My legs were longer than Bo’s, and it wouldn’t be too hard to keep up if I could just push past my instincts, if I could just let myself run with her. I kept my legs moving, kept my fingers locked with Bo’s as we ran into the cornfield. I stumbled over the terrain, shocked by the brush of stalks against my bare legs. I focused on the rhythm of my feet slapping against the ground, trying to keep it and my breathing steady instead of thinking about the fact that I was literally running blind.
—Run, by Kody Keplinger
Stories about girls in small towns hit especially close to my heart, and I’ve been enjoying an embarrassment of riches lately, with If I Was Your Girl and Exit, Pursued by a Bear and Behold the Bones and now, with Run. It’s about the friendship between two girls who appear to have very little in common other than being white, loving classic country music, and living in the same Kentucky town—Agnes is known around town as a Good Girl, and Bo, the opposite—but who lift each other up, support each other, learn from each other, and love each other.
Run reads deceptively fast and deceptively easy, so here are just a few examples of why I am so entirely delighted with it: It’s a lovely depiction of friendship and of growing up, and in telling it through the voices of two girls who’re dealing with different forms of marginalization—Agnes is legally blind, and Bo is bisexual—Keplinger slaps down assumptions and prejudices and stereotypes right and left. And. And! Agnes and Bo’s voices ring entirely distinct and true, and in terms of plotting and arc and character, there are some really lovely parallels that deserve heaps of praise.
Bo isn’t out as bi, partly because she figures that as she’s already known as the ‘town slut,’ she’d rather not have biphobic people assuming that she’s ready to jump the bones of all the girls as well as all the guys. But when she outs herself to Agnes—their friendship is hugely and openly warm and loving, but entirely platonic—Agnes’ first reaction is to comment on Bo’s terrible taste in girls. Later, they have a calm and thoughtful conversation that reconciles Agnes’ faith—as well as what she’s been taught at church versus what she’s been taught at home—with sexuality, and basically reads like Keplinger is giving her readers a big hug, in a way that is still organic to the storyline and true to the characters.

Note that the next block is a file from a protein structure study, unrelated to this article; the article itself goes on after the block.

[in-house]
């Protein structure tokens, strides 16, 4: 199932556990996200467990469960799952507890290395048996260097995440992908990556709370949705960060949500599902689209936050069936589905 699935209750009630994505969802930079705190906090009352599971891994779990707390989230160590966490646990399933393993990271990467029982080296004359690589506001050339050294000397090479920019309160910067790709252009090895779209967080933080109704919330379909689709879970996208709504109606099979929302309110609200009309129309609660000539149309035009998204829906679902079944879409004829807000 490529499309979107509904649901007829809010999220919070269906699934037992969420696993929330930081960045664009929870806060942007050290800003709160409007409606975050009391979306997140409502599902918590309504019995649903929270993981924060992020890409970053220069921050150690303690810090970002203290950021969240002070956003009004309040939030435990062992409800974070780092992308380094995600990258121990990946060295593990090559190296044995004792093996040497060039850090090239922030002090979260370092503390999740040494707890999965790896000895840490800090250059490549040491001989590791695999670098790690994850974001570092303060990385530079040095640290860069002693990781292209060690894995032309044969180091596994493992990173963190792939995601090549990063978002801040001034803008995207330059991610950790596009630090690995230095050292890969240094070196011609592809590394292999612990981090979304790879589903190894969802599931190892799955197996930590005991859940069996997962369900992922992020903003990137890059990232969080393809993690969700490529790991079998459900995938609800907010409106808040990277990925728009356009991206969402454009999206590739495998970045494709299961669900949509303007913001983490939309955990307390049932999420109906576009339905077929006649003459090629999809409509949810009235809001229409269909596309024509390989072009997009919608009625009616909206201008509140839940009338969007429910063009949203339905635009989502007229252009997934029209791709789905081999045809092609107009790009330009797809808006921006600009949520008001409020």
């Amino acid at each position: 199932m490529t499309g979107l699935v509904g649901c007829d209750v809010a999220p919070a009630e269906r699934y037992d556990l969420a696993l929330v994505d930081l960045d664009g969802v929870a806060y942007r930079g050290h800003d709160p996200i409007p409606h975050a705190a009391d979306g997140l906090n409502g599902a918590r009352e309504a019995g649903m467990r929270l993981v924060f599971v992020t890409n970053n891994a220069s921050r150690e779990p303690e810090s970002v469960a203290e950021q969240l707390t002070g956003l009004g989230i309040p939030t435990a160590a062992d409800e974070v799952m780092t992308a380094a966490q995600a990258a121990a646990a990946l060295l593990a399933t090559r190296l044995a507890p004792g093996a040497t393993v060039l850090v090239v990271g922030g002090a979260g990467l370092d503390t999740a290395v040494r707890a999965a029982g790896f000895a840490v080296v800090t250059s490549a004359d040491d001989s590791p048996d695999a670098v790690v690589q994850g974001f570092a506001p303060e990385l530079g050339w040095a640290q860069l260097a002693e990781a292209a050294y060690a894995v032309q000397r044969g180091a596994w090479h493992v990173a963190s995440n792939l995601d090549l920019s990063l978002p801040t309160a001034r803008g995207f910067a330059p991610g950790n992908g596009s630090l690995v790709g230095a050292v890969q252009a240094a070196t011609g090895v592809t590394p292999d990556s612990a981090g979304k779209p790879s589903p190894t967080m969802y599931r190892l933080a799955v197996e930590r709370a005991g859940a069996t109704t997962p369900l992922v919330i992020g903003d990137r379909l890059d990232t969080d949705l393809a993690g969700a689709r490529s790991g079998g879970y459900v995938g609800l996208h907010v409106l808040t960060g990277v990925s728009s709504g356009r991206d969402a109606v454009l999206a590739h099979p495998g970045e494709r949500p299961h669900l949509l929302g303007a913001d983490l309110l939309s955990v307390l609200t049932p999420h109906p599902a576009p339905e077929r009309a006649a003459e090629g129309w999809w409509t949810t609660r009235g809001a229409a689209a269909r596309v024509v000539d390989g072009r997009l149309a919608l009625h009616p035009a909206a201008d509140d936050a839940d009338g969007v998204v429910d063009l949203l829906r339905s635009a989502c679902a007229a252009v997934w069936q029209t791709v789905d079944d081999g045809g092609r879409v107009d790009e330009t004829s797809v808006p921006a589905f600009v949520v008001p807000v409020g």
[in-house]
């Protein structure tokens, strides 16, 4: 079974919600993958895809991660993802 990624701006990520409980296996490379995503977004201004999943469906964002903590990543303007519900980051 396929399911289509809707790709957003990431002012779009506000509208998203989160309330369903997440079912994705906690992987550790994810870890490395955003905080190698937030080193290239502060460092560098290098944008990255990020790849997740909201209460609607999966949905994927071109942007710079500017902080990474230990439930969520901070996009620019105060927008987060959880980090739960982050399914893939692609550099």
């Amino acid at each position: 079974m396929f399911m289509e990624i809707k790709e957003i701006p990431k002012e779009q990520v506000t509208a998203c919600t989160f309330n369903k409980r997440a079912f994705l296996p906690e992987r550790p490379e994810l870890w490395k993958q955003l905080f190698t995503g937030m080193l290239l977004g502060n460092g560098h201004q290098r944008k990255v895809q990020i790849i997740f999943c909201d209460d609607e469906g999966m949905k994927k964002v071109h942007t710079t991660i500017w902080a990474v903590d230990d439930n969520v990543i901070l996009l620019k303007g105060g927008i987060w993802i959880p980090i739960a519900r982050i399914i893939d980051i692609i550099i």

Through Agnes, Keplinger provides everyday details about being blind—notebooks with extra bold lines, when canes are helpful and when they are not, the difference that lighting can make, reading text with a magnifier versus reading braille—and as in Bo’s chapters, she does it in a way that feels organic and true, and she does it in a way that makes it clear that this is Agnes’ experience, not a universal experience. And she directly addresses entrenched tropes and assumptions:
I always got the feeling that was why people thought of me as sweet and innocent. Because I was blind. In stories, the injured, the weak, they were always good. Kind and innocent. More than once, I’d heard the women at my church describe me as “an angel.” They’d tell Mama that God only sent angels like me to parents he knew could handle the challenge. I was a precious gift to be taken care of.
But I wasn’t an angel. I was just a kid who couldn’t see real well.
And as I said above, the parallels. There are parallels about extremes and needs/desires, in that Agnes craves independence because her parents are so overprotective, while Bo has had to fend for herself for so long that she craves a stable home life, to have the option of leaning on an adult. And that eventually, the girls have to become independent of each other, too. Finally, they alternate chapters, but are in different timelines: Bo’s story starts when the girls run off together, while Agnes’ starts just before they begin to become friends, and so ultimately, Agnes’ ends where Bo’s begins. It was such a satisfying circle that it made me cry.
Highly recommended, whether you’re a Loretta or a Tammy or a Patsy.
In addition to running a library in rural Maine, Leila Roy blogs at Bookshelves of Doom, is currently serving on the Amelia Bloomer Project committee, is a contributor at Book Riot, hangs out on Twitter a lot—possibly too much—and watches a shocking amount of television. Her cat is a murderer.